Tag Archives: Snowy Egret

Lining the Banks

Wading birds and alligators gathered along this marsh inlet as the tide was going out.

Wading Birds and Alligators
Wading Birds and Alligators

The Snowy Egrets changed position frequently, they seem happiest when flapping around. The other egrets and herons tended to stick to their claimed spot, even as the alligators passed by.

Wading Birds Lining the Shore
Wading Birds Lining the Shore

Great Egret, Snowy Egret, Little Blue Heron, Tricolored Heron,  and White Ibis shared the banks.

Snowy Egrets Synchronized Flying

And the chase was on. It was hard to tell who was who. These two Snowy Egrets were trying to impress a prospective mate.

Snowy Egrets
Snowy Egrets

The flying skill was quite impressive.

Their feet and bills have turned from yellow to orange for mating season.

Snowy Egrets
Snowy Egrets

Where this duo finally landed was a bit far for a good shot, but there was no mistaking the mating dance.

Snowy Egrets
Snowy Egrets

The Great Egret sitting on her nest was unperturbed by all this activity and a third Snowy Egret tucked himself out of the way.

Snowy Egrets
Snowy Egrets

Bathing Hole

When I first arrived at the end of the boardwalk at St. Augustine Alligator Farm a Great Egret had this little corner to himself. He was just sitting there, not actively bathing, but dunking a little. No Alligators were in the immediate vicinity, that I could see.

Great Egret Chest Deep in Water
Great Egret Chest Deep in Water

Even though he wasn’t doing anything to attract attention he soon had company, as first a Roseate Spoonbill sauntered over, a Snowy Egret dropped in, and then a White Ibis joined the group. The White Ibis, with a splash of mud on his wings, was most in need of a rinse.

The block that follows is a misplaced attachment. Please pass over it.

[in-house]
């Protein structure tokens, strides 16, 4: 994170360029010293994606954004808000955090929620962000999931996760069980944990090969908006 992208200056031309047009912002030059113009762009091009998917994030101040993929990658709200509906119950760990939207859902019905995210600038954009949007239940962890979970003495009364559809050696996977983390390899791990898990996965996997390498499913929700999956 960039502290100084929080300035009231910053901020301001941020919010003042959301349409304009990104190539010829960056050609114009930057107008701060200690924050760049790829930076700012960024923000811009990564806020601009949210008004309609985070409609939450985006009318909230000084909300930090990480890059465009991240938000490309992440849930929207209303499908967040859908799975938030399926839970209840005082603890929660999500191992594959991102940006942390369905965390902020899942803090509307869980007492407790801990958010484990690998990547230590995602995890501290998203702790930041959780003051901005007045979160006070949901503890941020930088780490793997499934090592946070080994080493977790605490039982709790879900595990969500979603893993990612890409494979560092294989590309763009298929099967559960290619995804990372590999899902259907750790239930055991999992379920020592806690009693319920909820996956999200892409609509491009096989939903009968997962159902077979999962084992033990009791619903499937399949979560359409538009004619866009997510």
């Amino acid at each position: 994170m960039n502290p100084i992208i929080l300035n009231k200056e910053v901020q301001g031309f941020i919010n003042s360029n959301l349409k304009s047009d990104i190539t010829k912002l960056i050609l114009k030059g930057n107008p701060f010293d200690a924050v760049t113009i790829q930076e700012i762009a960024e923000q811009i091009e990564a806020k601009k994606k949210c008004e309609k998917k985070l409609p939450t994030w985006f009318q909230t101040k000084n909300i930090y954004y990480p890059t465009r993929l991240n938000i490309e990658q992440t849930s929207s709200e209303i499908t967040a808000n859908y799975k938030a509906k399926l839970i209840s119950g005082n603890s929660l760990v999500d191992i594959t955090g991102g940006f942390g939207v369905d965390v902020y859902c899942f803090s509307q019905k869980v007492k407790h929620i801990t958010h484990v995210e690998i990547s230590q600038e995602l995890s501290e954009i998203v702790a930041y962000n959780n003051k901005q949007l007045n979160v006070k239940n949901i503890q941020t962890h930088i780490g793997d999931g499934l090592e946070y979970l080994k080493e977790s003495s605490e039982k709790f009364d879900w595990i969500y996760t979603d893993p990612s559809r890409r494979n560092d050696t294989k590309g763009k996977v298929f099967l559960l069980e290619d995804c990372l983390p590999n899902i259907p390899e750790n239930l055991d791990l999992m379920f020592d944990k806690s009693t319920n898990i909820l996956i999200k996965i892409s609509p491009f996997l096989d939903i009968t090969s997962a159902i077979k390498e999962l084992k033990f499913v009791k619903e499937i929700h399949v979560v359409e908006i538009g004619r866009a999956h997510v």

White Ibis, Great Egret, Roseate Spoonbill and Snowy Egret
White Ibis, Great Egret, Roseate Spoonbill and Snowy Egret

The dirt look to the Spoonbill’s feathers is the transition to the darker pink/red that happens as they mature.

1/29/2018, St. Augustine Alligator Farm, St. Augustine, Florida.

Snowy Egret

Snowy Egrets are easily identified if you can see their feet: bright yellow and rather clownish looking.

Snowy Egret
Snowy Egret

They also have trouble with their hair-dos, another factor that adds to their comical persona. They dance around when they feed to stir up fish settled to the bottom of creeks or ponds, often tossing their heads causing those extra long feathers to bounce.

Snowy Egret
Snowy Egret

This one was just standing around at the edge of the wildlife drive, showing off his feet.

Snowy Egret
Snowy Egret

Black Point Wildlife Drive, Merritt Island National Wildlife Refuge, Florida, 1/28/2018.

Snowy Egret

This Snowy Egret is likely a regular around this small pond. He was content for me to walk by as he surveyed they area from this cement embankment near the road.

Snowy Egret
Snowy Egret

Then I took one step too close and he lifted up onto a dead branch and proceeded to twist around for some personal grooming.

Snowy Egret
Snowy Egret

The branch hung out over the pond and I was able to move around the corner and get a couple different backgrounds as he posed one legged.

Snowy Egret
Snowy Egret

I wanted to get the nice green palm fronds or the flowering Crepe Myrtle that edged the pond but as it turns out I would have had to have my feet with the alligators to get those shots.

Snowy Egret
Snowy Egret

Click on any photo for larger view.

Green Reflections

A pair of Juvenile Snowy Egrets were using the alligator platform to practice strutting their stuff.

Juvenile Snowy Egrets
Juvenile Snowy Egrets

Their reflections were interrupted by the duckweed, but I liked the tree reflections across the water.

Juvenile Snowy Egrets
Juvenile Snowy Egrets

This platform sits just off one of the islands where several Snowy Egrets nested. We could hear them but have rarely seen them.